High Gas Prices Turn Off Motorists, Driving Down Demand

Off the Charts: The Visual Says It All

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Man filling gasoline fuel in car at gas station

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Demand for gas is down as the summer driving season kicks off, likely due to drivers bypassing high prices at the pump, according to recent data from the Energy Information Administration (EIA).

Gas prices set yet another record Wednesday, when the national average for a gallon rose 5 cents to $4.67. Motorists are reacting to the higher prices by steering clear of the gas station, driving deliveries of refined gasoline to the market (a proxy for demand) down to 8.85 million barrels a day, 6% below pre-pandemic 2019 levels, according to EIA data. As the chart below shows, that’s below even the post-pandemic 2021 recovery period, when drivers were starting to return to the road following lockdowns.

Due to an assortment of pressures along the supply chain, gas prices are 53% higher now than they were a year ago. Not only has Russia’s invasion of Ukraine created disruptions in the crude oil supplies that are used to make gasoline, but U.S. refining capacity has struggled to return to pre-pandemic production levels. Indications that drivers are passing up the pump include reports of weak gas demand over Memorial Day weekend (the traditional start of the summer driving season) from Patrick De Haan, head of petroleum analysis for gas price website GasBuddy.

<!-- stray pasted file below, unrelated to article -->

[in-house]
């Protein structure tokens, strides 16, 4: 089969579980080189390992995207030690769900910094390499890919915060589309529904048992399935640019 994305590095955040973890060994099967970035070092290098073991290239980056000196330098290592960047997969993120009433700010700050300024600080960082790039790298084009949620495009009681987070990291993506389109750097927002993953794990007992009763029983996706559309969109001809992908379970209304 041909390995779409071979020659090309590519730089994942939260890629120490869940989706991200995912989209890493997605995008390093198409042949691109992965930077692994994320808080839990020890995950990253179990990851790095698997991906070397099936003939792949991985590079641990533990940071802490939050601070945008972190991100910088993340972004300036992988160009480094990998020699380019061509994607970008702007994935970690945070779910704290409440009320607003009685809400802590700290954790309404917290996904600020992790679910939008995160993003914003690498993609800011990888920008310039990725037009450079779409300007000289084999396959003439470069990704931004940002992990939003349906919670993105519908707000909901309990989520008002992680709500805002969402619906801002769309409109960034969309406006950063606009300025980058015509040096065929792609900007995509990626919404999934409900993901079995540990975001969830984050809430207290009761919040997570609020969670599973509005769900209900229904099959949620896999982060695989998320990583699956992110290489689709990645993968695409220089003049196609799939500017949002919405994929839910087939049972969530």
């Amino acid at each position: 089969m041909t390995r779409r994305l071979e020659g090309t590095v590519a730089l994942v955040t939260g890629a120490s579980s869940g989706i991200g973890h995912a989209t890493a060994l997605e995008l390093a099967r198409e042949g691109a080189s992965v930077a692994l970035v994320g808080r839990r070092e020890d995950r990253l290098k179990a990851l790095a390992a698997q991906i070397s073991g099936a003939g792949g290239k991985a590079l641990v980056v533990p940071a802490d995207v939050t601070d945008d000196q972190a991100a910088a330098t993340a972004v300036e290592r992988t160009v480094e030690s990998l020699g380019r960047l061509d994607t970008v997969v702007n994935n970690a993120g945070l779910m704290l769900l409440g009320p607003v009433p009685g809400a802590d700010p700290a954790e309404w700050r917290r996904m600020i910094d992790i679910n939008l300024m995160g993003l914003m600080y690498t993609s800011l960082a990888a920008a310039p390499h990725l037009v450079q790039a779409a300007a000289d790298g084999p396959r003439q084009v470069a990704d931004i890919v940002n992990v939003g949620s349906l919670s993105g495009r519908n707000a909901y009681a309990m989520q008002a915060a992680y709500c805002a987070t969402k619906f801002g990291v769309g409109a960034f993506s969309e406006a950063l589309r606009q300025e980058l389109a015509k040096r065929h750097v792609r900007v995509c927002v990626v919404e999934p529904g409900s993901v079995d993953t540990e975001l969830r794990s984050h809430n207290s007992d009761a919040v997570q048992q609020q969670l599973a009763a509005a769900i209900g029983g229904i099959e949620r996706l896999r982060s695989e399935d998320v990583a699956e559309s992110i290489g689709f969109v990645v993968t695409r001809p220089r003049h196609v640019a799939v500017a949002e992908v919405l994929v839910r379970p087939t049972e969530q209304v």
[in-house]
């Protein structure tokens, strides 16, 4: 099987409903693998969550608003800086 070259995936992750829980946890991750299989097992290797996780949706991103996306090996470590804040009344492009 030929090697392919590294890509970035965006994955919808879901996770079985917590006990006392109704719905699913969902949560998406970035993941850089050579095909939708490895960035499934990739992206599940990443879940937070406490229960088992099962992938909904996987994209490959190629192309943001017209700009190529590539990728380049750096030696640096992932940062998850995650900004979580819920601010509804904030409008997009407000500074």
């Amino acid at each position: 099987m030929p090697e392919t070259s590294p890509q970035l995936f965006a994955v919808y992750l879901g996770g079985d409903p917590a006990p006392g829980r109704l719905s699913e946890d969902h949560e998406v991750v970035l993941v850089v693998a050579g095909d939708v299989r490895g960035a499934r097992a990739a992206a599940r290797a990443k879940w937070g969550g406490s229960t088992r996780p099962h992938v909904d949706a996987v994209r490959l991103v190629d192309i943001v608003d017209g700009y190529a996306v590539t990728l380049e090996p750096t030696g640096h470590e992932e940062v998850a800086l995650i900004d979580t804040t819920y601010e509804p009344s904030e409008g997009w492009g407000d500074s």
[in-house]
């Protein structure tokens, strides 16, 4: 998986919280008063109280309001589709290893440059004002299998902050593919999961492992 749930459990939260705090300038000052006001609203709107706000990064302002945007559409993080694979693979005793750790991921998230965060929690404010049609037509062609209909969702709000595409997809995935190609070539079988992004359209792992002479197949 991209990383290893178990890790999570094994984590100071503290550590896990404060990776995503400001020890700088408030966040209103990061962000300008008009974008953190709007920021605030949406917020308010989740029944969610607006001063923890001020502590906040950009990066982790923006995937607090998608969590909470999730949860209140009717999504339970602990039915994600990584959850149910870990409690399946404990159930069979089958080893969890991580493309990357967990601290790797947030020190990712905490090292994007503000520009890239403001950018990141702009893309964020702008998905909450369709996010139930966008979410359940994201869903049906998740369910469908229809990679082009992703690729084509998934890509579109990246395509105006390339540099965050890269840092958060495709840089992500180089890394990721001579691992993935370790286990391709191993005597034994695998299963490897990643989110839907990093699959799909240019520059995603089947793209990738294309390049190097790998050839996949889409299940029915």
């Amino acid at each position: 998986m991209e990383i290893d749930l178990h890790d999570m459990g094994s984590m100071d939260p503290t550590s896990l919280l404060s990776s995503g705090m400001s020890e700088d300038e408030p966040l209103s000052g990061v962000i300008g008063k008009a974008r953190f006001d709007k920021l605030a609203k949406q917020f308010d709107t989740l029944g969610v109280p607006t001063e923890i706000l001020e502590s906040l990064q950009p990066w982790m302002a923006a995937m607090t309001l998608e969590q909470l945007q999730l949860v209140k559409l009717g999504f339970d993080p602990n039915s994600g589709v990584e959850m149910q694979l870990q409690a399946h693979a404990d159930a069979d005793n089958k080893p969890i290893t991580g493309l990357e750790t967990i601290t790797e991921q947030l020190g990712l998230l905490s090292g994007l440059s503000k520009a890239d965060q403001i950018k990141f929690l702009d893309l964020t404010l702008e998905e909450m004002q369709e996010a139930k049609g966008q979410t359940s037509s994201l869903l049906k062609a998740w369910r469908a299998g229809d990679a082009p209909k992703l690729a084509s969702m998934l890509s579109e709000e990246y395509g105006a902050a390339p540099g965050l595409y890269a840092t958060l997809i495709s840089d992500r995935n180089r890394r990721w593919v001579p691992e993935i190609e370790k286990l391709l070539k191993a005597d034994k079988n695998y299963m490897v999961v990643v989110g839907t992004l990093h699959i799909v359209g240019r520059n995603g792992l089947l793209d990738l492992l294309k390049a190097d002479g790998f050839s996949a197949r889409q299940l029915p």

“We’re in the beginning of driving season, but gasoline demand is not following the classic pattern of a seasonal surge,” analyst Wolf Richter wrote on his finance blog, Wolf Street.

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